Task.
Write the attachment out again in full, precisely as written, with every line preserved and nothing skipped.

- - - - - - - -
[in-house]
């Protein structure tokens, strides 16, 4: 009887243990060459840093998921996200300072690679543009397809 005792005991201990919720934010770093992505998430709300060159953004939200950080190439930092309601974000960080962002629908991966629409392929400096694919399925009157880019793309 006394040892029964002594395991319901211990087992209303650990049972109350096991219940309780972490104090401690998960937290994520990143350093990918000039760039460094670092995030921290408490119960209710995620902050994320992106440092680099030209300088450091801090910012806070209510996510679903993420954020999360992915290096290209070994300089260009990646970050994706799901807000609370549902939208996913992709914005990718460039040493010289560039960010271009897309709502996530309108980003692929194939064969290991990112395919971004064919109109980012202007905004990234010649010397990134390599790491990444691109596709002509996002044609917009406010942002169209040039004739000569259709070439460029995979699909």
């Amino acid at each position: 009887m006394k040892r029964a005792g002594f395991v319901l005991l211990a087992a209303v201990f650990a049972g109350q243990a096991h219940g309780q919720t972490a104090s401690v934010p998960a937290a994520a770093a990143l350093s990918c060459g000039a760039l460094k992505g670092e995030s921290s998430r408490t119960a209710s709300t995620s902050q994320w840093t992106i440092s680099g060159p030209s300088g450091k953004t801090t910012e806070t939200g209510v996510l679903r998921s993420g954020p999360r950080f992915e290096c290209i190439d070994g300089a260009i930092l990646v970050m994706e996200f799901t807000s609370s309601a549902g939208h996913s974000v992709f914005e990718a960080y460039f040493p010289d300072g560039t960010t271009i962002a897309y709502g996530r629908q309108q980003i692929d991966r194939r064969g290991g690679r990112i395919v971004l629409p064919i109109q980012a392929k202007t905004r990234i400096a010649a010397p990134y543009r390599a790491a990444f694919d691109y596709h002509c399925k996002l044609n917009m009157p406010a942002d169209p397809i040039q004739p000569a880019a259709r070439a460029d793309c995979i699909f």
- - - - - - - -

[in-house]
């Protein structure tokens, strides 16, 4: 009887243990060459840093998921996200300072690679543009397809 005792005991201990919720934010770093992505998430709300060159953004939200950080190439930092309601974000960080962002629908991966629409392929400096694919399925009157880019793309 006394040892029964002594395991319901211990087992209303650990049972109350096991219940309780972490104090401690998960937290994520990143350093990918000039760039460094670092995030921290408490119960209710995620902050994320992106440092680099030209300088450091801090910012806070209510996510679903993420954020999360992915290096290209070994300089260009990646970050994706799901807000609370549902939208996913992709914005990718460039040493010289560039960010271009897309709502996530309108980003692929194939064969290991990112395919971004064919109109980012202007905004990234010649010397990134390599790491990444691109596709002509996002044609917009406010942002169209040039004739000569259709070439460029995979699909």
């Amino acid at each position: 009887m006394k040892r029964a005792g002594f395991v319901l005991l211990a087992a209303v201990f650990a049972g109350q243990a096991h219940g309780q919720t972490a104090s401690v934010p998960a937290a994520a770093a990143l350093s990918c060459g000039a760039l460094k992505g670092e995030s921290s998430r408490t119960a209710s709300t995620s902050q994320w840093t992106i440092s680099g060159p030209s300088g450091k953004t801090t910012e806070t939200g209510v996510l679903r998921s993420g954020p999360r950080f992915e290096c290209i190439d070994g300089a260009i930092l990646v970050m994706e996200f799901t807000s609370s309601a549902g939208h996913s974000v992709f914005e990718a960080y460039f040493p010289d300072g560039t960010t271009i962002a897309y709502g996530r629908q309108q980003i692929d991966r194939r064969g290991g690679r990112i395919v971004l629409p064919i109109q980012a392929k202007t905004r990234i400096a010649a010397p990134y543009r390599a790491a990444f694919d691109y596709h002509c399925k996002l044609n917009m009157p406010a942002d169209p397809i040039q004739p000569a880019a259709r070439a460029d793309c995979i699909f």